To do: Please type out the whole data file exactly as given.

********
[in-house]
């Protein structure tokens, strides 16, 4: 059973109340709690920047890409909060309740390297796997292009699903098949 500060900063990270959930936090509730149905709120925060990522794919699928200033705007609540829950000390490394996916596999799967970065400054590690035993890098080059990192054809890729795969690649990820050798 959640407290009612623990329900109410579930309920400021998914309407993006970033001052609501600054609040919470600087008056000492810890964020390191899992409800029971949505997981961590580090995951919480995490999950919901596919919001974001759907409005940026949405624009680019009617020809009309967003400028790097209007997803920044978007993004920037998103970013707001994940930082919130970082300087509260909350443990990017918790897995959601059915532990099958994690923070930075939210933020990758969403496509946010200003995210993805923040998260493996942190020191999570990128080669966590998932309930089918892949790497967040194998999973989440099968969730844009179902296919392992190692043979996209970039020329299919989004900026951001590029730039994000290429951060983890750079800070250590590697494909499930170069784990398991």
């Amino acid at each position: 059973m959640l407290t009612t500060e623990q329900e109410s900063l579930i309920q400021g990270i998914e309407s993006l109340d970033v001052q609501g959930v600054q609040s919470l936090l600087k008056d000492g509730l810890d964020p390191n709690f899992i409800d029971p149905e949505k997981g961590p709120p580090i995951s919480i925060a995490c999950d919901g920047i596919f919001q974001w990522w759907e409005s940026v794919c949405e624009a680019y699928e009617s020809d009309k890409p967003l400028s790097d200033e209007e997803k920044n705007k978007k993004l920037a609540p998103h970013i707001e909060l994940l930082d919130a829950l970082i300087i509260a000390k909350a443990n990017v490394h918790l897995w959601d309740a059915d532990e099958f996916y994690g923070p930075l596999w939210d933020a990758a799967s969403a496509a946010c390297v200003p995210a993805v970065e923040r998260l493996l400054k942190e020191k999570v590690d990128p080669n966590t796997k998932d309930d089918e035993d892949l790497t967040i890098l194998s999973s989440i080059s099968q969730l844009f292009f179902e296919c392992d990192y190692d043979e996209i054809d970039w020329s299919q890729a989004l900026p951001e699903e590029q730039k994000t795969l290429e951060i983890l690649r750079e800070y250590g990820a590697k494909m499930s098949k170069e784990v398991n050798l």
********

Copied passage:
[in-house]
């Protein structure tokens, strides 16, 4: 059973109340709690920047890409909060309740390297796997292009699903098949 500060900063990270959930936090509730149905709120925060990522794919699928200033705007609540829950000390490394996916596999799967970065400054590690035993890098080059990192054809890729795969690649990820050798 959640407290009612623990329900109410579930309920400021998914309407993006970033001052609501600054609040919470600087008056000492810890964020390191899992409800029971949505997981961590580090995951919480995490999950919901596919919001974001759907409005940026949405624009680019009617020809009309967003400028790097209007997803920044978007993004920037998103970013707001994940930082919130970082300087509260909350443990990017918790897995959601059915532990099958994690923070930075939210933020990758969403496509946010200003995210993805923040998260493996942190020191999570990128080669966590998932309930089918892949790497967040194998999973989440099968969730844009179902296919392992190692043979996209970039020329299919989004900026951001590029730039994000290429951060983890750079800070250590590697494909499930170069784990398991």
């Amino acid at each position: 059973m959640l407290t009612t500060e623990q329900e109410s900063l579930i309920q400021g990270i998914e309407s993006l109340d970033v001052q609501g959930v600054q609040s919470l936090l600087k008056d000492g509730l810890d964020p390191n709690f899992i409800d029971p149905e949505k997981g961590p709120p580090i995951s919480i925060a995490c999950d919901g920047i596919f919001q974001w990522w759907e409005s940026v794919c949405e624009a680019y699928e009617s020809d009309k890409p967003l400028s790097d200033e209007e997803k920044n705007k978007k993004l920037a609540p998103h970013i707001e909060l994940l930082d919130a829950l970082i300087i509260a000390k909350a443990n990017v490394h918790l897995w959601d309740a059915d532990e099958f996916y994690g923070p930075l596999w939210d933020a990758a799967s969403a496509a946010c390297v200003p995210a993805v970065e923040r998260l493996l400054k942190e020191k999570v590690d990128p080669n966590t796997k998932d309930d089918e035993d892949l790497t967040i890098l194998s999973s989440i080059s099968q969730l844009f292009f179902e296919c392992d990192y190692d043979e996209i054809d970039w020329s299919q890729a989004l900026p951001e699903e590029q730039k994000t795969l290429e951060i983890l690649r750079e800070y250590g990820a590697k494909m499930s098949k170069e784990v398991n050798l």